SISU has one of the wildest and most memorable red-band trailers as of late, which really got me excited to see the movie. Unfortunately, SISU, a one-dimensional film about a Finnish gold miner battling Nazis in WW2, did not quite live up to the hype.
Writer/Director Jalmari Helander is clearly talented, and prior to SISU had a bunch of Finnish TV and a couple of low-budget features under his belt. Even on an estimated € 6MM budget, this looks to be his most high-profile international release so far. He’s obviously heavily influenced by Tarantino. SISU has the outlook of INGLOURIOUS BASTERDS (killing Nazis is great) and the chapter style of Hateful Eight or Kill Bill. But Tarantino’s chapters denote actual breaks in the plot. In SISU, there’s no real break. The plot is continuous, and the chapters are unnecessary. For example, I would have quickly figured out these evil men on screen were Nazis without a chapter called “The Nazis.”
On the plus side, SISU is somewhat cathartic if you like watching terrible <fictional> people die violent deaths. The world feels like there’s another rise of Nazism and its various offshoots, and these types of things must be dealt with swiftly. So watching one after another die a ridiculously bloody death is… well, it’s fun. The Finnish gold miner of SISU speaks almost no dialogue and only has his real name mentioned briefly. I get why they named him – the audience knows why he’s so badass. But he never needed to speak a word. Jorma Tommila, who plays the lead, needs no dialogue to show us he’s not messing around. His attitude toward the Nazis, “You’ve ruined my country, but I will not let you take me down with it,” shines through in every action he takes.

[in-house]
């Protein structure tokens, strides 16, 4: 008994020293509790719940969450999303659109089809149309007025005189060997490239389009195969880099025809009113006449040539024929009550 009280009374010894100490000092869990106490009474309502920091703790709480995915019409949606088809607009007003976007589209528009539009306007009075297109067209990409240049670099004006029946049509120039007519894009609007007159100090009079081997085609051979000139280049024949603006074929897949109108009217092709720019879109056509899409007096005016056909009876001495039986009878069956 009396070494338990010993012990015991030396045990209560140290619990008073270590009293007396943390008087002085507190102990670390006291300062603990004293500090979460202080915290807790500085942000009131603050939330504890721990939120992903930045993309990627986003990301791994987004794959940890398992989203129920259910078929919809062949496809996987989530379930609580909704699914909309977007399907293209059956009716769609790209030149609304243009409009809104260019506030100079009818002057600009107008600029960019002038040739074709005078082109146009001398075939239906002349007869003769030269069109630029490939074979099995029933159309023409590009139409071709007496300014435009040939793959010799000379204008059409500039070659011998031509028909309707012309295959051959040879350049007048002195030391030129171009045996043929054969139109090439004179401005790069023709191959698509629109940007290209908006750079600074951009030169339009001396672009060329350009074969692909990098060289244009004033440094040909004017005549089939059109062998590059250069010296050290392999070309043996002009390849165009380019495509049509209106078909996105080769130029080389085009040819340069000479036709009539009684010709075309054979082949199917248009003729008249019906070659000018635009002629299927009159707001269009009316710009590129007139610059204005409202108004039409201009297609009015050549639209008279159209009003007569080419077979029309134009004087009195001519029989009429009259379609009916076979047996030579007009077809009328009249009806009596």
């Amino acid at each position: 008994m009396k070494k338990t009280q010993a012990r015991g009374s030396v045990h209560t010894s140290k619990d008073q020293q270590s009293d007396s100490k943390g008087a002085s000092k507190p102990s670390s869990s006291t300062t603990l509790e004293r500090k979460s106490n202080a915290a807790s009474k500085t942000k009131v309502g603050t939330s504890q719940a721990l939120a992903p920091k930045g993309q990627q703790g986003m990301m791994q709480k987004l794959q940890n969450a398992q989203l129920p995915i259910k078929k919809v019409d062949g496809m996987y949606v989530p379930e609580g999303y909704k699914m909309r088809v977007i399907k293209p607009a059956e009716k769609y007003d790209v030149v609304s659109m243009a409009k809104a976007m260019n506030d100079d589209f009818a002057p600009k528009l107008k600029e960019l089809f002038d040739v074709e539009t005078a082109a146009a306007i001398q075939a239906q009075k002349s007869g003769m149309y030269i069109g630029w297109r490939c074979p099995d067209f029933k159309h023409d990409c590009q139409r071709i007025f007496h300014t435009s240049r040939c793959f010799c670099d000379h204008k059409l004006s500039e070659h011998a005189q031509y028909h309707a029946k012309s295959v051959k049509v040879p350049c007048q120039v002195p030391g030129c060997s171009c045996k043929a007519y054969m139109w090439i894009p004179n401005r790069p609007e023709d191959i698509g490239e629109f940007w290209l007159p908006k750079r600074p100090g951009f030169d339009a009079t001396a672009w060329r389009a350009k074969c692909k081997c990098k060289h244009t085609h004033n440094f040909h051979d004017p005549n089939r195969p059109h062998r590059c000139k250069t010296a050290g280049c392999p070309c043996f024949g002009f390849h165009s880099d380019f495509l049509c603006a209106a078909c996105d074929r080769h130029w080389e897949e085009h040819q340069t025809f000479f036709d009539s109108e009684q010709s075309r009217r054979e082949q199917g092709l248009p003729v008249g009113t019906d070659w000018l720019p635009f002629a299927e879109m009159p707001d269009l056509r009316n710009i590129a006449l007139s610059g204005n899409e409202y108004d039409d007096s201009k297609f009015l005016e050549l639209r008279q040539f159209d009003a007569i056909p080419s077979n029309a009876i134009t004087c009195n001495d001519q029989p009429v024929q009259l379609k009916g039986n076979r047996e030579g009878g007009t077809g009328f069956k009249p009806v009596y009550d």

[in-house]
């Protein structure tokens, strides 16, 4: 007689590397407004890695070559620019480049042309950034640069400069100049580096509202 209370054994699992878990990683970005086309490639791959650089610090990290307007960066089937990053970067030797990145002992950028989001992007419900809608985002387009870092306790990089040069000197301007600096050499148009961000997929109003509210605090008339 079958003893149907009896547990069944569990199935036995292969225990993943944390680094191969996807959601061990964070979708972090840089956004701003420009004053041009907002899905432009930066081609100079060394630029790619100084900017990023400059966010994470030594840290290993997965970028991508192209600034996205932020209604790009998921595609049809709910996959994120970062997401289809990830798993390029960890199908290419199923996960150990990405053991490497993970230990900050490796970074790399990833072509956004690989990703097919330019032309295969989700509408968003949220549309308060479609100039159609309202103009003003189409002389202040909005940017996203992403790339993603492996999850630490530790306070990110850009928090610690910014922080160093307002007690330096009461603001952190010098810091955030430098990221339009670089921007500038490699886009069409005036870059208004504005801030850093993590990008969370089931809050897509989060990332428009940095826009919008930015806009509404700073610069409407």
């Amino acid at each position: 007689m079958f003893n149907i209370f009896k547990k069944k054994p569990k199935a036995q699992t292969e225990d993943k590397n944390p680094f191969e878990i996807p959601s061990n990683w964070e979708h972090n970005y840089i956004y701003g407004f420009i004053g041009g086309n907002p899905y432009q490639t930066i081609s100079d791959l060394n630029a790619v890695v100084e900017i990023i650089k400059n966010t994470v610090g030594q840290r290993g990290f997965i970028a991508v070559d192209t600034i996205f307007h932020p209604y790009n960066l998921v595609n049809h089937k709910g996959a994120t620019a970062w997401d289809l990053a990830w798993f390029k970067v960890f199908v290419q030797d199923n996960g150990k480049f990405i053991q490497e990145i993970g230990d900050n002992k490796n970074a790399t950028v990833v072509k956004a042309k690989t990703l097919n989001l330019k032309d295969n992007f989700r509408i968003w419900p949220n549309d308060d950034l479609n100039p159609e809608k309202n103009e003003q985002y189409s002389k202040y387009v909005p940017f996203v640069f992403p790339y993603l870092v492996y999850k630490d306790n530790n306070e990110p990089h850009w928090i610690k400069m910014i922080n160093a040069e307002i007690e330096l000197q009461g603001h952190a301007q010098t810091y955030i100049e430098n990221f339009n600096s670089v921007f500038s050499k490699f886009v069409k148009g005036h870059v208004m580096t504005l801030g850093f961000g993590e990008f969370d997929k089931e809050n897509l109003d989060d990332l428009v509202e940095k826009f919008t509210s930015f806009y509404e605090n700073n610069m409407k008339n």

Unlike Tarantino films, there are no subplots or complicated characters. Even our hero is one-dimensional. He’s the good guy; the Nazis are the bad guys and must be killed. If you’re into 90 straight minutes of watching them have their asses handed to them, you’ll enjoy SISU on a purely surface level. Don’t try digging for any further meaning or lesson, as there are none. I found the choice to have the film almost entirely in English (instead of Finnish or Finnish & German) interesting. Perhaps this is the director’s style; I haven’t seen his previous projects. It may make this film more accessible here in the US outside the arthouse scene. Yet in the age of films like EVERYTHING EVERYWHERE ALL AT ONCE or PARASITE being broadly seen, I’m not sure if it’s necessary.
SISU opens in American theatres on April 28th.